The 3rd-person camera angle makes the cover system essential and lifesaving. Anyone who doesn’t use the cover system effectively won’t survive for long and will find this game frustrating on multiplayer. The cover system is there to help. A quick press of a button and your character will “snap” into cover, be it against a wall or behind a crate. The best way to move around the battlefield is, when in cover, to aim at another piece of cover nearby and hold the cover button. This then makes your character sprint straight for that new destination, jumping over obstacles as necessary, making it much harder for an enemy to target you. The cover system works very well both in the multiplayer and the single player game and the movement controls are also easy to grasp.
Combat is a good mixture of run-and-gun action and strategy. Weapons with low control will ride up when continuously fired, which means you soon learn to burst fire to control your aim. Once you have mastered firing the weapons, the next thing vital in multiplayer is teamwork. There are no game modes where the sole objective is to kill the opposite team. Conflict, the main game type, is a mixture of old school team deathmatch and objective based gameplay. By introducing constantly shifting objectives on the map, the Conflict game mode has seemingly removed the curse of the camper and made players move around the map, engaging targets as they move around the battlefield.
Of course, with any Tom Clancy game, there is always an element of stealth for the sneakier gamers. In the single player campaign, stealth is necessary for most missions, but online it is a choice. The Recon class has a built in augmented camo feature, which means when the player is still for long enough, he is turned almost completely invisible, making it hard for the enemy to spot you. The different equipment and well-designed maps means that there are opportunities to flank the enemy and sneak up behind them, making for some awesome stealth kills. Players can also gather intel on enemies by using a variety of different equipment. UAVS and sensor grenades mark nearby enemies on the teams HUD and tactical map. The tactical map is useful in getting around the map and co-ordinating with your teammates. Click on an objective on the tacmap and a sat-nav like path will be drawn to it on your HUD. Doing this also shows your teammates what you plan on doing in an instant, meaning flanking the enemy is all that much easier.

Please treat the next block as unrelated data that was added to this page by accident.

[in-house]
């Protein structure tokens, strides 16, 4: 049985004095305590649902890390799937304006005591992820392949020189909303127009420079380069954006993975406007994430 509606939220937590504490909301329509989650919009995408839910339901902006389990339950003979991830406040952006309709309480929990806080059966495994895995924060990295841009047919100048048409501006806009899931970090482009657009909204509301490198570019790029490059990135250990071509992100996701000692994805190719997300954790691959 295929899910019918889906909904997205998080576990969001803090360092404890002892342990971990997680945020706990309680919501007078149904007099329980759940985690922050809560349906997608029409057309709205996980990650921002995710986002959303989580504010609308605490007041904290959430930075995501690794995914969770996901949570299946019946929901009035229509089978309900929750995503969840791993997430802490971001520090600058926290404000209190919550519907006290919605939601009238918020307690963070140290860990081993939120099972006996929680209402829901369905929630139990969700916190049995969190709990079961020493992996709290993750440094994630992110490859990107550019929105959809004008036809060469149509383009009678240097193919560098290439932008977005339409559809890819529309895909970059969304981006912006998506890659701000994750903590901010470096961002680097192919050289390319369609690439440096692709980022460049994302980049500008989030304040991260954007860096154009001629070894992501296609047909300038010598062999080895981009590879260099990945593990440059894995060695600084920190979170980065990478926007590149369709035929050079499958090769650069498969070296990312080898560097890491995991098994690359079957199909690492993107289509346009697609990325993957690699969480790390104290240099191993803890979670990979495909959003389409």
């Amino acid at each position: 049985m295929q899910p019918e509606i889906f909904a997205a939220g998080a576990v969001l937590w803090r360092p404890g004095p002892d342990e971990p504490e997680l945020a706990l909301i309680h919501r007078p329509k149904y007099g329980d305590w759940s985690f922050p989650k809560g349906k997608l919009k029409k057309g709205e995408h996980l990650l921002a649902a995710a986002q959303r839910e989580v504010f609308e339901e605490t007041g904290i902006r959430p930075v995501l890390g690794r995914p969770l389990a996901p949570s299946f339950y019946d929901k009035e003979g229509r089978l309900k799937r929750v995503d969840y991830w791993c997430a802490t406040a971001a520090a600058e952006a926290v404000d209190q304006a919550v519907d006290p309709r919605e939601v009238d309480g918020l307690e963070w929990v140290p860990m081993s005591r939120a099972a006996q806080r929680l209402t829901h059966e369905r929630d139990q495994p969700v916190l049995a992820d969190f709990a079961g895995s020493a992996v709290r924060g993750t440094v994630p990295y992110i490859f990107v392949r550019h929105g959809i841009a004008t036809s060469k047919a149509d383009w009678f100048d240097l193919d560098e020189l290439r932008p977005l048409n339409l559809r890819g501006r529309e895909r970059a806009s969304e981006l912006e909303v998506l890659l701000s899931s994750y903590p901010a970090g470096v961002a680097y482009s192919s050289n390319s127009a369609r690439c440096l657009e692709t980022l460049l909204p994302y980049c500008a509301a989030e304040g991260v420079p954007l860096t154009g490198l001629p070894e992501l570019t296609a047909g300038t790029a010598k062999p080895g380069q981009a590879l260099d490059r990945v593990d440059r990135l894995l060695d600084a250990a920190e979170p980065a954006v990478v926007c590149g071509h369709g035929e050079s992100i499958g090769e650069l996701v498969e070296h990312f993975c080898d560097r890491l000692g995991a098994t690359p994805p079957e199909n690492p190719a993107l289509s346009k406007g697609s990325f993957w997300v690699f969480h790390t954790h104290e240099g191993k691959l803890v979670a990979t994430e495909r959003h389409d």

Guerrilla Mode is a wave-by-wave game mode with a twist. On wave 1, and every 10 waves, the HQ that you are defending shifts to a new location and, prior to waves of enemies attacking you, you have to clear the HQ of guards. After each wave, equipment and weapons are dropped so that you can stock up ready for the next round. Killstreaks are earned by staying alive through certain amounts of waves and drastically improve your firepower to tackle vehicles and multiple enemies in latter waves.
The Horde Mode formula for this game mode does provide a welcome distraction from the single player and multiplayer games. With a variety of different maps, each with 50 waves of enemies, and the fact you can play with up to 3 other friends online, means Guerrilla Mode increases the replay value of this game tenfold.
The campaign storyline made for some challenging gameplay and the fact you can play the entire single player campaign with up to 3 other friends online is a massive bonus. Being able to test guns in the firing range before multiplayer matches is also a nice feature.
Gunsmith takes this game to a whole new level. The amount of research, detail and customisation capabilities make Gunsmith a fantastic partner for the single player and multiplayer game modes.
The multiplayer game types, accompanied by well-designed maps, balanced weapons and an addictive level-up system means this game will be in my disc drive for a while to come.
The Not So Awesome
The Kinect capabilities have a huge novelty factor and, whilst fun, serve no real practical purpose, which is a shame.